What will it take for your business to become a Certified B Corporation?
Join Dan Kurzrock of ReGrained (a recently Certified B Corp!) and B Lab staff for a deep dive into the nuts and bolts of getting certified. We'll cover the steps, expected timeline, and our top tips from working with thousands of companies. Learn how ReGrained made the B Corp Certification process into a valuable experience that improved their business.
- measure your performance on the B Impact Assessment
- determine your legal pathway
- ace the review process to join the B Corp community
B Lab, Business Development
Veena helps companies learn about B Corp Certification and find ways to improve their social and environmental impacts. She has an MBA from Presidio Graduate School and has worked for SF Environment, C2ES, and Salesforce.
The Steps to B Corp Certification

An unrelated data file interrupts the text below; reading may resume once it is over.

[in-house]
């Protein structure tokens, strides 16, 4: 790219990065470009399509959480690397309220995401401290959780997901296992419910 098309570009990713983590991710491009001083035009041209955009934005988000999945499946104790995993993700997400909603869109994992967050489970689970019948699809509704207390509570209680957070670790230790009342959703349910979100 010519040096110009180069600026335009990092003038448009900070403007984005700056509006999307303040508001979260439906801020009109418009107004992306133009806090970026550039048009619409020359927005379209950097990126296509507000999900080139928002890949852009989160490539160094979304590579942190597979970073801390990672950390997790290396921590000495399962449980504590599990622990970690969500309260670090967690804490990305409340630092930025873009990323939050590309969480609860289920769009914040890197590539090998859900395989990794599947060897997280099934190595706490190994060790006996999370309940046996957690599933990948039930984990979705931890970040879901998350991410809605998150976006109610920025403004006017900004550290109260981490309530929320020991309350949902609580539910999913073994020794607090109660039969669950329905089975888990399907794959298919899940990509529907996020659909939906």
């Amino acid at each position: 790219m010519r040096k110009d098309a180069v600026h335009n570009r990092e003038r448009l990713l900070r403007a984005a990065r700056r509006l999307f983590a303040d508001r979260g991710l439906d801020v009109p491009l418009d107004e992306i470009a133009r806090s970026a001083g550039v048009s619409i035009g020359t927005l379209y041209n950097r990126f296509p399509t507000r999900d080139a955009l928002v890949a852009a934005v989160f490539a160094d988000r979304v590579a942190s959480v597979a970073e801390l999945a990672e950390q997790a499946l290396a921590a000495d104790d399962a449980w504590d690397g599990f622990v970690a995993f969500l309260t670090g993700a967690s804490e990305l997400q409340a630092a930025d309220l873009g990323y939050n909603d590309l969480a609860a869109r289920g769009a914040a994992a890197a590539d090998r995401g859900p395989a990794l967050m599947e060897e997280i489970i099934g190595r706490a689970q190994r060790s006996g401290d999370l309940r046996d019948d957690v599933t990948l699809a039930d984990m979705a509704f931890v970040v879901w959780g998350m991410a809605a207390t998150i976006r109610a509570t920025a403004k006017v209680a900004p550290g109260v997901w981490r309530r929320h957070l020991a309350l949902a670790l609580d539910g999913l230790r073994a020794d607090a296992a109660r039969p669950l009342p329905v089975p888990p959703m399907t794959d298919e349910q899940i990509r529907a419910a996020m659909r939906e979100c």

Dan Kurzrock, Chief Grain Officer at ReGrained
Dan is the co-founder and Chief Grain Officer of ReGrained. Dan founded ReGrained out of his hobby for homebrewing beer, where he first discovered that "spent" grain could be given a delicious second life. He is now obsessed with the impact edible upcycling and closing nutrient loops can have on our food system. Dan holds an Economics degree from UCLA and an MBA in Sustainable Management from Presidio Graduate School.
Jessica Friesen, Growth & Engagement at B Lab
Jessica develops strategies to grow and engaged the community of Certified B Corps through technology and marketing solutions. With an MBA from Boston University and a background in nonprofit consulting and social entrepreneurship, Jessica creates pathways for businesses to measure their impact and join an amazing movement of B Corps changing the world through business.
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Serving a global community
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as a force for good
ReGrained is a new member of the B Corp Community! They are a mission-driven food-tech company that is transforming brewing waste and byproducts into edible, tasty ingredients and products. With the rise in craft brewing has come an increase in waste produced during the brewing process; roughly a pound of spent grain is left behind for every six pack of brewed beer.